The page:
Three Jacqueline Wilson Books: Tracy Beaker, Double Act, Vicky Angel

Back in 2003 when the BBC did their Big Read project, four books by Jacqueline Wilson turned up on the Top 100 list (these three and Girls in Love, which is for slightly older readers). I had never heard of her; I made a mental note that she represented one of those odd corners of literature I might someday catch up with.

Well, that was six years ago. Since then, young F became aware of the BBC television series based on The Story of Tracy Beaker, so I mooched it and the other two in the same age bracket for him, and took the morning off my other reading (Rhetorics of Fantasy by Farah Mendlesohn, and Wicked by Gregory Maguire, having just reached the point where the former references the latter) to read them myself.

They are very good.

The Story of Tracy Beaker is about a girl who has been abandoned by her mother to the care of the state. She tells us in her own voice about her relations with the other children and staff in her home, with her former foster parents, and with a grownup writer who she befriends. It is heartbreaking and also funny: the humour is that Tracy is a delightfully unreliable narrator, who insists that she doesn’t cry, that she didn’t break the Mickey Mouse clock, that her mother is coming to visit, etc. I can see why it scored well in the BBC poll, though the TV series must have helped.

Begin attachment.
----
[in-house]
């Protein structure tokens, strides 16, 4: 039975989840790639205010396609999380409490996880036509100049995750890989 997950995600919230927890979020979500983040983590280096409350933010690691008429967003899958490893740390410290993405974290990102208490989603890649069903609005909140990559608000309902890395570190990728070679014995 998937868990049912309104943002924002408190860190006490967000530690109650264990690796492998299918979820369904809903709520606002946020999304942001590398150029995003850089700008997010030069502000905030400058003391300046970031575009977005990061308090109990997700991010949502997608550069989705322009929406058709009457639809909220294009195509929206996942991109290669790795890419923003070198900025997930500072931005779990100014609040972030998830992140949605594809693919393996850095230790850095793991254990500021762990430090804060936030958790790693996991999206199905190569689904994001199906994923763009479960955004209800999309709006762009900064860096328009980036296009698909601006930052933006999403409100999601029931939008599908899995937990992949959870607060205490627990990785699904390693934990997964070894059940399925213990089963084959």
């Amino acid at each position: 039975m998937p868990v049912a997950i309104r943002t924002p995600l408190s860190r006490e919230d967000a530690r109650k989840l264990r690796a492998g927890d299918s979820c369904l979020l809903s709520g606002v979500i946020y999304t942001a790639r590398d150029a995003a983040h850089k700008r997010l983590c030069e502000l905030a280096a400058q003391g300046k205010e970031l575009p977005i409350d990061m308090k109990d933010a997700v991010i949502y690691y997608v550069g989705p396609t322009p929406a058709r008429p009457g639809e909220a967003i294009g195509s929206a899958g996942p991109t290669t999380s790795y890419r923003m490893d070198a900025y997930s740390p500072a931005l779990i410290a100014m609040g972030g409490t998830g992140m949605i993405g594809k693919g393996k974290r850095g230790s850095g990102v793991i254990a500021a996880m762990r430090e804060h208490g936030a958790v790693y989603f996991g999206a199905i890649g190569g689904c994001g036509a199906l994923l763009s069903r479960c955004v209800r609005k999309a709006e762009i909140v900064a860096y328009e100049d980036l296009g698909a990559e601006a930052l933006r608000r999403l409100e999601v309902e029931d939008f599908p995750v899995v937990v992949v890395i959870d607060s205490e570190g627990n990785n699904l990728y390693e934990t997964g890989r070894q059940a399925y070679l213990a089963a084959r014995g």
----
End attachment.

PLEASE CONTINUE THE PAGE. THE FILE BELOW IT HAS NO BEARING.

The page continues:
Double Act is actually a rather happy story, of twins whose world is turned upside down when their widowed father moves them to the countryside to start a second-hand bookshop with his new girlfriend. One of Wilson’s great narrative techniques is to have her first-person characters unwittingly show us what other people think of them; here, she does that as usual but has the extra wrinkle of the twins (Ruby, the bossy one, and Garnet, the quiet one) each telling her slightly different side of the story, and (a lovely touch) with illustrations by two different artists depending on whose voice we are reading.

Vicky Angel is a well-told story about grief. Jade’s best friend Vicky is fatally injured in a car accident in the first chapter. Jade gradually and somewhat painfully moves away from seeing the world through Vicky’s eyes, and working out how to relate to her own parent and her surviving schoolmates without her, despite her continued presence in ghostly form. In this story it is the dead Vicky, rather than Jade the narrator, who we particularly start to see through other people’s eyes.

These three books all deal with difficult Issues – being abandoned by your own family (and wishful thinking about a new mother); getting used to a stepmother (and establishing your own identity); the death of a friend (and facing up to the problems of your parents’ marriage). But I wouldn’t want to give the impression that this is all they are about, let alone that they are tough to read. Wilson’s particular gift is to show her readers that there is more than one side of the story, and that even a sympathetic first-person narrator can be completely wrong-headed at times. It is an important lesson for life, and she does it with skill and humour.